in ancient times wore white togas; one selected by others office or honours; person deserving off or seems destined for a certain end or fate). The 
Candidate is again hoodwinked and still clothed in the white cloak. He has also a blue cord looped round his neck, held by a man in front and a man 
behind, and a second blue cord around his centre held by a man on each side. The neck cord being longer than the centre cord the four men make a 
diamond with the candidate in the centre. This diamond has a reference to Operative Masonry and the candidate and his four attendants make "five 
points" which has another reference to Operative methods. 
The candidate now makes application at the Inner door. How do you hope to obtain admission? By the help of El Shaddai and F.A.O.G.R. The sword 
is held to his n.l.b. so as to draw blood. He is then admitted and led to the N.E. corner. Here he is questioned. What age are you? What is your character? 
What is your knowledge? Where have you been working? Have you ever been a Member of any Guild or Company before? Do you swear you have 
never been expelled, discharged or "run away" from any work? In all cases of D and D I, W. D. you put y. t ? In El Shaddai is all my t. Right Rise. The 
Brothers in the E. .S. W. and N. will take notice that is about to pass before them. He is asked if he sees anything, he replies No, and the hookwink is 
slightly raised so that by bending his head a little forward he is able to see his own feet and for two or three feet in front of them. He is then cautioned 
to keep strictly to the track or tessellated border and is led once round it. He has put one foot in front of the other, toe to heel and so on, it is called 
"end on work" or "work in line." The candidate has to make this Perambulation once correctly, without failure. From the N.E. corner he goes to the 
S.E., then to S.W., then to N.W. Then he comes to the Junior Warden who bars his progress — on due report the bar is raised and the candidate 
proceeds. Then back to N.E. corner and so to the Senior Warden who bars progress again — on due report the bar is removed and then a strip of 
carpet is laid down leading to the Rough Ashlar Stone on the East side of the Altar, so that the candidate shall not step on the squares of the Mosaic 
pavement as he is led to the Ashlar Stone. Here he kneels with both knees bare on the Rough Ashlar Stone, with the left hand S.T.H.B.T.R.R.T. It is 
interesting to note that this is still preserved as a sign in the Lodges under the Scotch Grand Lodge, as well as among the Operative Free Masons. 

He then takes the following obligation which is the same to-day as it was when written out and signed by Robert Padget, Clearke to the Worshipful
Society of Free Masons of the City of London in 1686. This copy by Padgett is believed to have been taken by Anderson and is now in the possession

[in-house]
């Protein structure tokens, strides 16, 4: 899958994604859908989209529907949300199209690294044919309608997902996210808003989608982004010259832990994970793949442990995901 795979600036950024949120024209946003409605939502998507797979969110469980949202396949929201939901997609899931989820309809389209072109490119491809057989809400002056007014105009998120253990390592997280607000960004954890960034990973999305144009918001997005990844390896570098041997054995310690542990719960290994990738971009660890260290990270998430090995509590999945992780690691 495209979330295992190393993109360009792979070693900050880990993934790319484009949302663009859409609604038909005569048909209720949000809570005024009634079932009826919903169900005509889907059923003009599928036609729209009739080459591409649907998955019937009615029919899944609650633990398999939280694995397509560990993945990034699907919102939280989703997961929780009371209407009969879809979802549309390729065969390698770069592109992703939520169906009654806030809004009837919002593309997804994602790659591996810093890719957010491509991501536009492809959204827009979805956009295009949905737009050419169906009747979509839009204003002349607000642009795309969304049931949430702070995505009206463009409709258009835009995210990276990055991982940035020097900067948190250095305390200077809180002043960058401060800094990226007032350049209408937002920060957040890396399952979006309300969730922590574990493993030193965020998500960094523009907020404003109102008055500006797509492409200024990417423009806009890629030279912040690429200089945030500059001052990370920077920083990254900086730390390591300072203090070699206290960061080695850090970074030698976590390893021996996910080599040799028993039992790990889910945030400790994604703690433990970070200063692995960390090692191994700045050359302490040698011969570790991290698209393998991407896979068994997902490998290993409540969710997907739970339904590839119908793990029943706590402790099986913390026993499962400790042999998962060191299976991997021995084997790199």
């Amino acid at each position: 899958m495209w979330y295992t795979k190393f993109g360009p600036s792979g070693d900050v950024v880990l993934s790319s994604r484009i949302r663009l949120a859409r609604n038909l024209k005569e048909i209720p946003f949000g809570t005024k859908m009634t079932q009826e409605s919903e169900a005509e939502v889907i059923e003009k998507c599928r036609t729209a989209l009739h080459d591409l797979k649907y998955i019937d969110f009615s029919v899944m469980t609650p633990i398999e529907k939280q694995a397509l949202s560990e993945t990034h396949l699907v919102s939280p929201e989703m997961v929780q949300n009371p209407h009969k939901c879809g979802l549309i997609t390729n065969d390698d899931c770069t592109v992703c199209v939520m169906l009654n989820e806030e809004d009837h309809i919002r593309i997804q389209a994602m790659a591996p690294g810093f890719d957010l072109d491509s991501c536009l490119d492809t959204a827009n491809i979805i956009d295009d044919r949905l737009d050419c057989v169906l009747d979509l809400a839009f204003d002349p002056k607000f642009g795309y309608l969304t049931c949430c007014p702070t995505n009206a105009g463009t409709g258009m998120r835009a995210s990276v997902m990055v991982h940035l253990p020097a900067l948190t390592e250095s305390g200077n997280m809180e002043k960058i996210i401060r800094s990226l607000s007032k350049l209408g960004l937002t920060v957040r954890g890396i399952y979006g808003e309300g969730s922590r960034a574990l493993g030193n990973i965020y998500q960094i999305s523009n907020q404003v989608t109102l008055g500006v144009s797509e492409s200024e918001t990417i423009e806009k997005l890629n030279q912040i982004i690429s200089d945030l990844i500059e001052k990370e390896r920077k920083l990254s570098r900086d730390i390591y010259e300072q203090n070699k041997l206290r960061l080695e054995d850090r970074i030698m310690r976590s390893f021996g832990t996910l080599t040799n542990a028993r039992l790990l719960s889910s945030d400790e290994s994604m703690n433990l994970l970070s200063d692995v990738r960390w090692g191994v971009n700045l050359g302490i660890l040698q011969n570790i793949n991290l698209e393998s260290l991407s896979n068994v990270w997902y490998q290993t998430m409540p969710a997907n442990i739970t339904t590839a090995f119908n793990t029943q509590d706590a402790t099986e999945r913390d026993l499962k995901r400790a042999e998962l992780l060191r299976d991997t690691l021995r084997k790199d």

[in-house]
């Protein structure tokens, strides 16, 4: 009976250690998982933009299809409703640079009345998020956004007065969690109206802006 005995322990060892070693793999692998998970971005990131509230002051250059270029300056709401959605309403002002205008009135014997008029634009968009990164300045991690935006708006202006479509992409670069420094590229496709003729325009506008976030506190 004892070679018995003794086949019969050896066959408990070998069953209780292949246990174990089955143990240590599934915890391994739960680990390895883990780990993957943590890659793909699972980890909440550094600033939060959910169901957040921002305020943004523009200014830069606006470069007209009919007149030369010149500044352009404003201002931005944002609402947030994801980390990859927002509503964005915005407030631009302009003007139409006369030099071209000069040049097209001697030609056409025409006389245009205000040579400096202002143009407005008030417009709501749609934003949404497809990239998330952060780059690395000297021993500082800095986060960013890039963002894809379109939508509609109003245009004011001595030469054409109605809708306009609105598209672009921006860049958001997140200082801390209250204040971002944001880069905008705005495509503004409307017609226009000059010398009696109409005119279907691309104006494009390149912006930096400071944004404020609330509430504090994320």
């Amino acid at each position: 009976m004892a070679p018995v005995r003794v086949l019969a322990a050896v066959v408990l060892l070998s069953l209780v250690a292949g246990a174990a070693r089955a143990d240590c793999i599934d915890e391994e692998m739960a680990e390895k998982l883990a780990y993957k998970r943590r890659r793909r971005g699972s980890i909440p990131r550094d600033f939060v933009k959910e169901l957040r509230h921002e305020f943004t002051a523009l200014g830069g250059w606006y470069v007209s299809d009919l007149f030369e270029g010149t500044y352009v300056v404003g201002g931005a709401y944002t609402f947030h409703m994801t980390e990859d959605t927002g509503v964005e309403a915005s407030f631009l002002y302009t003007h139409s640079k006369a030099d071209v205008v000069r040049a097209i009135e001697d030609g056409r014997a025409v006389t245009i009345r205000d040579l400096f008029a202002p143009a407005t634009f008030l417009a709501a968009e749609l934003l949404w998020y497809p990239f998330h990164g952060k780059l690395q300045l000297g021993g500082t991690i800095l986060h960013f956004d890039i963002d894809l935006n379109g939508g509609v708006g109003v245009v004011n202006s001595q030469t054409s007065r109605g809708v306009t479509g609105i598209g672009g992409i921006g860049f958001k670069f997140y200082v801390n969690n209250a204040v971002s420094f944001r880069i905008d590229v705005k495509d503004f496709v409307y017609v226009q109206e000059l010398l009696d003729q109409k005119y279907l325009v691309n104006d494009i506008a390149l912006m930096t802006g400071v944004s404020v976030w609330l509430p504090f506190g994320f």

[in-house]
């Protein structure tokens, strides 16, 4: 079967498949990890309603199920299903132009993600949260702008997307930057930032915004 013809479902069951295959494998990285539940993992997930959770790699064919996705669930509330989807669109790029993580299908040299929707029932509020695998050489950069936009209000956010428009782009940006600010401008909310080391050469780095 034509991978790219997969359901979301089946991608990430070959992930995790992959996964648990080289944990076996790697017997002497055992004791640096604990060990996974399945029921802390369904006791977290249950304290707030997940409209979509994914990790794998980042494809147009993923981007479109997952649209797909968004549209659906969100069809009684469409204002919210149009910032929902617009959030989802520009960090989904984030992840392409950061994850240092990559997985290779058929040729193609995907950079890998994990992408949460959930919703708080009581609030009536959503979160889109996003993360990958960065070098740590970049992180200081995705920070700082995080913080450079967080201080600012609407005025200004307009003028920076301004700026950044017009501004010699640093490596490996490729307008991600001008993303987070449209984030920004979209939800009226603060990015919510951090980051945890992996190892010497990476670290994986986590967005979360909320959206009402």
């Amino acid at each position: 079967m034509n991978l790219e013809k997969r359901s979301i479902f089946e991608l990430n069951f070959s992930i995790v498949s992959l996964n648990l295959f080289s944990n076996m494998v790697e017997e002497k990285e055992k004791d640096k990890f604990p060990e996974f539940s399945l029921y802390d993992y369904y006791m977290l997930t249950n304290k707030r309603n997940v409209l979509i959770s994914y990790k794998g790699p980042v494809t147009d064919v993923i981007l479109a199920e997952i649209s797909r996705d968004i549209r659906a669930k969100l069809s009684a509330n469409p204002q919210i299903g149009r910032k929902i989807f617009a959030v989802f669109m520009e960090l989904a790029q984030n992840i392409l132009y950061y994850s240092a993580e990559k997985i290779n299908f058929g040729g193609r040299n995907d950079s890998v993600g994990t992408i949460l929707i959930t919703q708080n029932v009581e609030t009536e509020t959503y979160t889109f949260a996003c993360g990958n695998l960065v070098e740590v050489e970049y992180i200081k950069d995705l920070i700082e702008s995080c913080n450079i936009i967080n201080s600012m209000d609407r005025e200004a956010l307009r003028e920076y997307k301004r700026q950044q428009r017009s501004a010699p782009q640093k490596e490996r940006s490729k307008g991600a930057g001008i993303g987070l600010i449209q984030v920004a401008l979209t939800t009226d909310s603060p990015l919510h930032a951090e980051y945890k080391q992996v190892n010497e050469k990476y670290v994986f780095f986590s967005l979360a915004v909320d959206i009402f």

of the Lodge of Antiquity, London.


The Worshipful Society of the Free Masons of the City of York and Division.


OATH OF NIMROD.  Apprentice Degree (1st).
I, , do, in the presence of El Shaddai and of this Worshipful Assembly of Free Masons, Rough Masons, Wallers, Slaters, Paviors, Plaisterers and Bricklayers, promise and declare that I will not at any time hereafter, by any act or circumstance whatsoever, directly or indirectly, write, print, cut, mark, publish, discover, reveal, or make known, any part or parts of the trade secrets, privileges, or counsels of the Worshipful Fraternity or Fellowship of Free Masonry, which I may have known at any time, or at any time hereafter shall be made known unto me. The penalty for breaking this great oath shall be the loss of my life. That I shall be branded with the Mark of the Traitor and slain according to ancient custom by being throttled so that my soul has no rest by night or by day. Given under my hand and sealed with my lips, this day of , 1911. So help me El Shaddai and the holy contents of this book.

The First Master Mason: Take good heed to keep it right well, for it is perilous and great danger for a man to forswear himself upon the Holy Book. A reference to a similar oath is found in the Kilwinning M.S. No. 4, under the heading of "Question and Answer."

"What punishment is inflicted on those yet reveals ye secret. Yr. heart is to be taken out alive yr head is to be cut of and yr bodys to be buried in ye sea mark and not in any place wr christians are buried."

The form of these oaths explains the archaic form of the obligation still retained in the Speculative Ritual. People in the Middle Ages believed the soul could not rest unless the body was properly buried, hence the craving for ceremonial burial which is still existent. Although the craving was for Christian burial it is really the remnant of a Pagan idea transmitted to Christian times. The ancient Romans believed that the soul of an unburied body could not pass the Styx for at least a hundred years. Many of our present funeral customs are traceable to similar Pagan and pre-Christian beliefs.

There is no doubt but that in ancient times it was contemplated that these penalties should be actually inflicted; indeed at a time when physical mutilation such as amputation of a hand, and hanging, drawing and quartering were still on our Statute books there was nothing incongruous in such an oath. Papworth and Gould record that in 1099 a Bishop of Utrecht was slain for extracting the Grand secret from the son of a Master Mason.